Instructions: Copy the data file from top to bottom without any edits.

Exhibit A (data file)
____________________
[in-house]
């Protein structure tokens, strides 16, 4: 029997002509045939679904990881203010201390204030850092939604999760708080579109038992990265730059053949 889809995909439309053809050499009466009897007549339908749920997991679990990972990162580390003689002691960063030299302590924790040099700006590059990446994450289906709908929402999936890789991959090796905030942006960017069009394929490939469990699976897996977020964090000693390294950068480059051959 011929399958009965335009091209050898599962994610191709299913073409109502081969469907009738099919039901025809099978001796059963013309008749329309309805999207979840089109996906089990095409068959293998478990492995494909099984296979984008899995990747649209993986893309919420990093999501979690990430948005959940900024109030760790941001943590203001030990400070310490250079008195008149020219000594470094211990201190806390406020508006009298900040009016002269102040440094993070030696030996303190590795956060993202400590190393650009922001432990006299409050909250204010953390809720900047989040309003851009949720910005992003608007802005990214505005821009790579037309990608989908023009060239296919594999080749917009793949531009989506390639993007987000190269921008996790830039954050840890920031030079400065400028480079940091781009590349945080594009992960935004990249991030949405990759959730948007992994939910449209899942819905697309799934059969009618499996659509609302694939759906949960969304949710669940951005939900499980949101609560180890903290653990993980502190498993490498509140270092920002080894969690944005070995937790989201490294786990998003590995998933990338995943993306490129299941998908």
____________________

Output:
[in-house]
């Protein structure tokens, strides 16, 4: 029997002509045939679904990881203010201390204030850092939604999760708080579109038992990265730059053949 889809995909439309053809050499009466009897007549339908749920997991679990990972990162580390003689002691960063030299302590924790040099700006590059990446994450289906709908929402999936890789991959090796905030942006960017069009394929490939469990699976897996977020964090000693390294950068480059051959 011929399958009965335009091209050898599962994610191709299913073409109502081969469907009738099919039901025809099978001796059963013309008749329309309805999207979840089109996906089990095409068959293998478990492995494909099984296979984008899995990747649209993986893309919420990093999501979690990430948005959940900024109030760790941001943590203001030990400070310490250079008195008149020219000594470094211990201190806390406020508006009298900040009016002269102040440094993070030696030996303190590795956060993202400590190393650009922001432990006299409050909250204010953390809720900047989040309003851009949720910005992003608007802005990214505005821009790579037309990608989908023009060239296919594999080749917009793949531009989506390639993007987000190269921008996790830039954050840890920031030079400065400028480079940091781009590349945080594009992960935004990249991030949405990759959730948007992994939910449209899942819905697309799934059969009618499996659509609302694939759906949960969304949710669940951005939900499980949101609560180890903290653990993980502190498993490498509140270092920002080894969690944005070995937790989201490294786990998003590995998933990338995943993306490129299941998908």